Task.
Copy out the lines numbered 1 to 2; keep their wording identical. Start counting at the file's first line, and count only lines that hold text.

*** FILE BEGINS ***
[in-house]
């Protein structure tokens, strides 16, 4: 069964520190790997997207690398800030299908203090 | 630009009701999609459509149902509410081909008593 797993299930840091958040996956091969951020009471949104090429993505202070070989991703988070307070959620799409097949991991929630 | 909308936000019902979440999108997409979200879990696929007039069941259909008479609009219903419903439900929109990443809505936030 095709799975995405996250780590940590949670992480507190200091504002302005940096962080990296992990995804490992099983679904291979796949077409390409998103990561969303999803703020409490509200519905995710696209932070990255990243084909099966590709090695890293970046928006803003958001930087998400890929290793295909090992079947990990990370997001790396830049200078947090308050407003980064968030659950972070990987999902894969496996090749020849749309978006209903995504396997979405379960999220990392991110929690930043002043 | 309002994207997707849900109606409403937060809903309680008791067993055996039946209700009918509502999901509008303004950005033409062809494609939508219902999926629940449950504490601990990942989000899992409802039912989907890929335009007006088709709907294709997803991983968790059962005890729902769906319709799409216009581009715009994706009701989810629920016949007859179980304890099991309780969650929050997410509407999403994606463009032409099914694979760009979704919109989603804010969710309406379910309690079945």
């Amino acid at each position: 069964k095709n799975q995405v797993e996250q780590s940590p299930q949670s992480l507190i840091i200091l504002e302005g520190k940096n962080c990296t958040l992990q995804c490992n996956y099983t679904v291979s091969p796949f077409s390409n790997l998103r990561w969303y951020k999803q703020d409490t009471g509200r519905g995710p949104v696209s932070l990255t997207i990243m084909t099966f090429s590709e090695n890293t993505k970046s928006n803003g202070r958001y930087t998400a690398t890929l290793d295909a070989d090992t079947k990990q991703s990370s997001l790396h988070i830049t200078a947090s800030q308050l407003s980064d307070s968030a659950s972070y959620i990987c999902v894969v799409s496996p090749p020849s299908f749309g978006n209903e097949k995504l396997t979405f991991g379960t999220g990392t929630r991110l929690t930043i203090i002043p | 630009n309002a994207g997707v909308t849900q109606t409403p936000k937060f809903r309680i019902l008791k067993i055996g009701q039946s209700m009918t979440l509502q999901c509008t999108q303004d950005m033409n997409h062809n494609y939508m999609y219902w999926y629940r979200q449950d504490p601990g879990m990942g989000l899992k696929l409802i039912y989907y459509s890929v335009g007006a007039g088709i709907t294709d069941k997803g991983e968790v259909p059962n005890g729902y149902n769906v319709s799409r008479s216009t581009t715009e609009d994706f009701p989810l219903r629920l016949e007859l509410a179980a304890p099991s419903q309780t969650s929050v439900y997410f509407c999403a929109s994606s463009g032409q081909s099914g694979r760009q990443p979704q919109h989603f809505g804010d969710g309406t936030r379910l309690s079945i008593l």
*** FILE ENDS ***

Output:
[in-house]
């Protein structure tokens, strides 16, 4: 069964520190790997997207690398800030299908203090 | 630009009701999609459509149902509410081909008593 797993299930840091958040996956091969951020009471949104090429993505202070070989991703988070307070959620799409097949991991929630 | 909308936000019902979440999108997409979200879990696929007039069941259909008479609009219903419903439900929109990443809505936030 095709799975995405996250780590940590949670992480507190200091504002302005940096962080990296992990995804490992099983679904291979796949077409390409998103990561969303999803703020409490509200519905995710696209932070990255990243084909099966590709090695890293970046928006803003958001930087998400890929290793295909090992079947990990990370997001790396830049200078947090308050407003980064968030659950972070990987999902894969496996090749020849749309978006209903995504396997979405379960999220990392991110929690930043002043 | 309002994207997707849900109606409403937060809903309680008791067993055996039946209700009918509502999901509008303004950005033409062809494609939508219902999926629940449950504490601990990942989000899992409802039912989907890929335009007006088709709907294709997803991983968790059962005890729902769906319709799409216009581009715009994706009701989810629920016949007859179980304890099991309780969650929050997410509407999403994606463009032409099914694979760009979704919109989603804010969710309406379910309690079945």